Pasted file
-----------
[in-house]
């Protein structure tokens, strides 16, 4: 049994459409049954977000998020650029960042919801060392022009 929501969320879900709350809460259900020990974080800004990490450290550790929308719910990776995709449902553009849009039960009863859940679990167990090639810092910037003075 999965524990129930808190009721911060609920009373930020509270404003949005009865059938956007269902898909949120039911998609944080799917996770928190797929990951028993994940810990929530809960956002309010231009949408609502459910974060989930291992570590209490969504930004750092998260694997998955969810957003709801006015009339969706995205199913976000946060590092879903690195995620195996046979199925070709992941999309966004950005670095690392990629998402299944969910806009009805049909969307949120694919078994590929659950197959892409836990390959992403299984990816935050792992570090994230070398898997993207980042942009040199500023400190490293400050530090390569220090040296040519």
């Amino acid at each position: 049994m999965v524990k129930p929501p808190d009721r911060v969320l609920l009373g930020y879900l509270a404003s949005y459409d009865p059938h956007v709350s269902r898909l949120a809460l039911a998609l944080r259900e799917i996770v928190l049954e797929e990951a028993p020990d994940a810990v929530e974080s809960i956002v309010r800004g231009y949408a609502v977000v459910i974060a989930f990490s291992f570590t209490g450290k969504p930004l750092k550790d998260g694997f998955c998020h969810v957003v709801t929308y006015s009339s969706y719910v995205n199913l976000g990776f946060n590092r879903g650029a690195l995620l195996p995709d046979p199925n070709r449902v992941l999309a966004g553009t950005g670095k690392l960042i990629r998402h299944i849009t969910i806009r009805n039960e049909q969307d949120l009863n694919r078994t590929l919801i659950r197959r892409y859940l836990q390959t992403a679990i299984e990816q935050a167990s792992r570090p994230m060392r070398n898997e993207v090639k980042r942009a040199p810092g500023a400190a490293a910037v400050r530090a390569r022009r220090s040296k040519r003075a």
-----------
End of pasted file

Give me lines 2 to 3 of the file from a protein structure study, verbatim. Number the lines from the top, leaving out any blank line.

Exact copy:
């Protein structure tokens, strides 16, 4: 049994459409049954977000998020650029960042919801060392022009 929501969320879900709350809460259900020990974080800004990490450290550790929308719910990776995709449902553009849009039960009863859940679990167990090639810092910037003075 999965524990129930808190009721911060609920009373930020509270404003949005009865059938956007269902898909949120039911998609944080799917996770928190797929990951028993994940810990929530809960956002309010231009949408609502459910974060989930291992570590209490969504930004750092998260694997998955969810957003709801006015009339969706995205199913976000946060590092879903690195995620195996046979199925070709992941999309966004950005670095690392990629998402299944969910806009009805049909969307949120694919078994590929659950197959892409836990390959992403299984990816935050792992570090994230070398898997993207980042942009040199500023400190490293400050530090390569220090040296040519």
């Amino acid at each position: 049994m999965v524990k129930p929501p808190d009721r911060v969320l609920l009373g930020y879900l509270a404003s949005y459409d009865p059938h956007v709350s269902r898909l949120a809460l039911a998609l944080r259900e799917i996770v928190l049954e797929e990951a028993p020990d994940a810990v929530e974080s809960i956002v309010r800004g231009y949408a609502v977000v459910i974060a989930f990490s291992f570590t209490g450290k969504p930004l750092k550790d998260g694997f998955c998020h969810v957003v709801t929308y006015s009339s969706y719910v995205n199913l976000g990776f946060n590092r879903g650029a690195l995620l195996p995709d046979p199925n070709r449902v992941l999309a966004g553009t950005g670095k690392l960042i990629r998402h299944i849009t969910i806009r009805n039960e049909q969307d949120l009863n694919r078994t590929l919801i659950r197959r892409y859940l836990q390959t992403a679990i299984e990816q935050a167990s792992r570090p994230m060392r070398n898997e993207v090639k980042r942009a040199p810092g500023a400190a490293a910037v400050r530090a390569r022009r220090s040296k040519r003075a």